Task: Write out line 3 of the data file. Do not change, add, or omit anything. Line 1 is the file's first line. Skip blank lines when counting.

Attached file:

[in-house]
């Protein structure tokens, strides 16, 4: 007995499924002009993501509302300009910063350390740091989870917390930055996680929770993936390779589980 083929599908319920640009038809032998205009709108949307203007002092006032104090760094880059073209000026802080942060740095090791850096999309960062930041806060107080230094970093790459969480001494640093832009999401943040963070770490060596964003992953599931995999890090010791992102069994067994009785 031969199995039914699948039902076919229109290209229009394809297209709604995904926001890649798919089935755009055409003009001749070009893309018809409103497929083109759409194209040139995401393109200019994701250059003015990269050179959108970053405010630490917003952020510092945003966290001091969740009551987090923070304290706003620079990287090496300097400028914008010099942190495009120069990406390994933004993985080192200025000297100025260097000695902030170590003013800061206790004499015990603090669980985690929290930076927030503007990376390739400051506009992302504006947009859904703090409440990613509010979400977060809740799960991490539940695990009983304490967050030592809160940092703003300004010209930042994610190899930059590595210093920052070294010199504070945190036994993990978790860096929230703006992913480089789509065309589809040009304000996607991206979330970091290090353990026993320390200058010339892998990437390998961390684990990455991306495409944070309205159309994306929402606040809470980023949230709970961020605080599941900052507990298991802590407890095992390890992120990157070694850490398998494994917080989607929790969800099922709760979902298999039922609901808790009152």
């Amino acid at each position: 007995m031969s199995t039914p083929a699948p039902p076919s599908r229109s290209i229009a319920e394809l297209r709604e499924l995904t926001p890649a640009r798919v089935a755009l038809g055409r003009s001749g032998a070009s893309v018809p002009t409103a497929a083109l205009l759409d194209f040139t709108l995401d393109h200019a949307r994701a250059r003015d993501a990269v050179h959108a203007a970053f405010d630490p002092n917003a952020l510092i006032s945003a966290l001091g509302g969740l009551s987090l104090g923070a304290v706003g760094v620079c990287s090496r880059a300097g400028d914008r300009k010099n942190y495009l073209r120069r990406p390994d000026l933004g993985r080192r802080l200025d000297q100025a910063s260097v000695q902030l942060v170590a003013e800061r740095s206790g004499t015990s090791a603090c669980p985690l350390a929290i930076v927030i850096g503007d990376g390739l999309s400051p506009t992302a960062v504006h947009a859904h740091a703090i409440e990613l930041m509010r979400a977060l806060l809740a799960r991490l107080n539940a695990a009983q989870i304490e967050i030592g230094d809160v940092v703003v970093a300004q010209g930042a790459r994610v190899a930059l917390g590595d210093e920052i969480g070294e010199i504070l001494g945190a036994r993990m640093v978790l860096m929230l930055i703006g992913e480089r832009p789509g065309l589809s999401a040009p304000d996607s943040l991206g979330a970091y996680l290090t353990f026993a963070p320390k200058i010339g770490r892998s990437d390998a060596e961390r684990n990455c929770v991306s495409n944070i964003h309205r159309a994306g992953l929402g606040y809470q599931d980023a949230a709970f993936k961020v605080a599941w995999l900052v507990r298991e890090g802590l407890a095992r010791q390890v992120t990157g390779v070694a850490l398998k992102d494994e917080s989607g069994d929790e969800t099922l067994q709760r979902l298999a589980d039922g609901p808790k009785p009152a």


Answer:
């Amino acid at each position: 007995m031969s199995t039914p083929a699948p039902p076919s599908r229109s290209i229009a319920e394809l297209r709604e499924l995904t926001p890649a640009r798919v089935a755009l038809g055409r003009s001749g032998a070009s893309v018809p002009t409103a497929a083109l205009l759409d194209f040139t709108l995401d393109h200019a949307r994701a250059r003015d993501a990269v050179h959108a203007a970053f405010d630490p002092n917003a952020l510092i006032s945003a966290l001091g509302g969740l009551s987090l104090g923070a304290v706003g760094v620079c990287s090496r880059a300097g400028d914008r300009k010099n942190y495009l073209r120069r990406p390994d000026l933004g993985r080192r802080l200025d000297q100025a910063s260097v000695q902030l942060v170590a003013e800061r740095s206790g004499t015990s090791a603090c669980p985690l350390a929290i930076v927030i850096g503007d990376g390739l999309s400051p506009t992302a960062v504006h947009a859904h740091a703090i409440e990613l930041m509010r979400a977060l806060l809740a799960r991490l107080n539940a695990a009983q989870i304490e967050i030592g230094d809160v940092v703003v970093a300004q010209g930042a790459r994610v190899a930059l917390g590595d210093e920052i969480g070294e010199i504070l001494g945190a036994r993990m640093v978790l860096m929230l930055i703006g992913e480089r832009p789509g065309l589809s999401a040009p304000d996607s943040l991206g979330a970091y996680l290090t353990f026993a963070p320390k200058i010339g770490r892998s990437d390998a060596e961390r684990n990455c929770v991306s495409n944070i964003h309205r159309a994306g992953l929402g606040y809470q599931d980023a949230a709970f993936k961020v605080a599941w995999l900052v507990r298991e890090g802590l407890a095992r010791q390890v992120t990157g390779v070694a850490l398998k992102d494994e917080s989607g069994d929790e969800t099922l067994q709760r979902l298999a589980d039922g609901p808790k009785p009152a």